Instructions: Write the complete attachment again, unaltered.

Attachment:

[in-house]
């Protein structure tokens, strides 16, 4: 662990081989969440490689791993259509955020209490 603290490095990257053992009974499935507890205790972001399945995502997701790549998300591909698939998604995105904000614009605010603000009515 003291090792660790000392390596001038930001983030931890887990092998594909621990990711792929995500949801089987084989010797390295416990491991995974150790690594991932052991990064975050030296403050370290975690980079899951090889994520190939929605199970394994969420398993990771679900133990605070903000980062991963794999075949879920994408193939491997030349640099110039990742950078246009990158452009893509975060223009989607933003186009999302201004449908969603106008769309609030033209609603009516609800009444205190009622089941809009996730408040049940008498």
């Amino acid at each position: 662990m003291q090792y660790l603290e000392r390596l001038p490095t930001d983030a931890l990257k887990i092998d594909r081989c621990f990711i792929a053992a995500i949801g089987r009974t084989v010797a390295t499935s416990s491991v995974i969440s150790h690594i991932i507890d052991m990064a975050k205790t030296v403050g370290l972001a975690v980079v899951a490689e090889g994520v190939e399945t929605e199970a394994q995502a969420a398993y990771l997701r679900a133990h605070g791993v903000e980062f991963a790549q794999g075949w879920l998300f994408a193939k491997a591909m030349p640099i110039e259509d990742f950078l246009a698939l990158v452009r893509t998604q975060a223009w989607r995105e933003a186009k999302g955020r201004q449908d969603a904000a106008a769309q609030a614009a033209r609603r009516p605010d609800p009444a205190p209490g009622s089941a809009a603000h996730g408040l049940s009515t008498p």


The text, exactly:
[in-house]
């Protein structure tokens, strides 16, 4: 662990081989969440490689791993259509955020209490 603290490095990257053992009974499935507890205790972001399945995502997701790549998300591909698939998604995105904000614009605010603000009515 003291090792660790000392390596001038930001983030931890887990092998594909621990990711792929995500949801089987084989010797390295416990491991995974150790690594991932052991990064975050030296403050370290975690980079899951090889994520190939929605199970394994969420398993990771679900133990605070903000980062991963794999075949879920994408193939491997030349640099110039990742950078246009990158452009893509975060223009989607933003186009999302201004449908969603106008769309609030033209609603009516609800009444205190009622089941809009996730408040049940008498």
């Amino acid at each position: 662990m003291q090792y660790l603290e000392r390596l001038p490095t930001d983030a931890l990257k887990i092998d594909r081989c621990f990711i792929a053992a995500i949801g089987r009974t084989v010797a390295t499935s416990s491991v995974i969440s150790h690594i991932i507890d052991m990064a975050k205790t030296v403050g370290l972001a975690v980079v899951a490689e090889g994520v190939e399945t929605e199970a394994q995502a969420a398993y990771l997701r679900a133990h605070g791993v903000e980062f991963a790549q794999g075949w879920l998300f994408a193939k491997a591909m030349p640099i110039e259509d990742f950078l246009a698939l990158v452009r893509t998604q975060a223009w989607r995105e933003a186009k999302g955020r201004q449908d969603a904000a106008a769309q609030a614009a033209r609603r009516p605010d609800p009444a205190p209490g009622s089941a809009a603000h996730g408040l049940s009515t008498p």